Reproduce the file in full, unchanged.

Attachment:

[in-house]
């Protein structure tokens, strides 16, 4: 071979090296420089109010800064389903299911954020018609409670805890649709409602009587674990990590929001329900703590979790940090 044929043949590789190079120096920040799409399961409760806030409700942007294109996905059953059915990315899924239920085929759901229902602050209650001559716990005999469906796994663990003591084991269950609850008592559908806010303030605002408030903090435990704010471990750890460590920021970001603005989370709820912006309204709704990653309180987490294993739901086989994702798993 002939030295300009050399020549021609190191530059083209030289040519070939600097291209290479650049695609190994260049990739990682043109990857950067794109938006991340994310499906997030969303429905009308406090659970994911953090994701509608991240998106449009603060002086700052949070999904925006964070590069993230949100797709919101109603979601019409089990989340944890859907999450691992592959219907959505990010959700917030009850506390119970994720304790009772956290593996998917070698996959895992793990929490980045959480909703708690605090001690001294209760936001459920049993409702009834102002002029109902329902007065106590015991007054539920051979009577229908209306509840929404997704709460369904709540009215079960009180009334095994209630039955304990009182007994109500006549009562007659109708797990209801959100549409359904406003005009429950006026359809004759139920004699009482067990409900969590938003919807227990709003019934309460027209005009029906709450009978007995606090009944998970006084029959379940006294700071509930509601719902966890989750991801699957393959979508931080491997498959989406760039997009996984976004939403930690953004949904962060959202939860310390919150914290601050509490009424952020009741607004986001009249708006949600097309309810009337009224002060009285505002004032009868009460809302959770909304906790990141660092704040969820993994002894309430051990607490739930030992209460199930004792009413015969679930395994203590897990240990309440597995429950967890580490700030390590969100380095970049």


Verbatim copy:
[in-house]
């Protein structure tokens, strides 16, 4: 071979090296420089109010800064389903299911954020018609409670805890649709409602009587674990990590929001329900703590979790940090 044929043949590789190079120096920040799409399961409760806030409700942007294109996905059953059915990315899924239920085929759901229902602050209650001559716990005999469906796994663990003591084991269950609850008592559908806010303030605002408030903090435990704010471990750890460590920021970001603005989370709820912006309204709704990653309180987490294993739901086989994702798993 002939030295300009050399020549021609190191530059083209030289040519070939600097291209290479650049695609190994260049990739990682043109990857950067794109938006991340994310499906997030969303429905009308406090659970994911953090994701509608991240998106449009603060002086700052949070999904925006964070590069993230949100797709919101109603979601019409089990989340944890859907999450691992592959219907959505990010959700917030009850506390119970994720304790009772956290593996998917070698996959895992793990929490980045959480909703708690605090001690001294209760936001459920049993409702009834102002002029109902329902007065106590015991007054539920051979009577229908209306509840929404997704709460369904709540009215079960009180009334095994209630039955304990009182007994109500006549009562007659109708797990209801959100549409359904406003005009429950006026359809004759139920004699009482067990409900969590938003919807227990709003019934309460027209005009029906709450009978007995606090009944998970006084029959379940006294700071509930509601719902966890989750991801699957393959979508931080491997498959989406760039997009996984976004939403930690953004949904962060959202939860310390919150914290601050509490009424952020009741607004986001009249708006949600097309309810009337009224002060009285505002004032009868009460809302959770909304906790990141660092704040969820993994002894309430051990607490739930030992209460199930004792009413015969679930395994203590897990240990309440597995429950967890580490700030390590969100380095970049």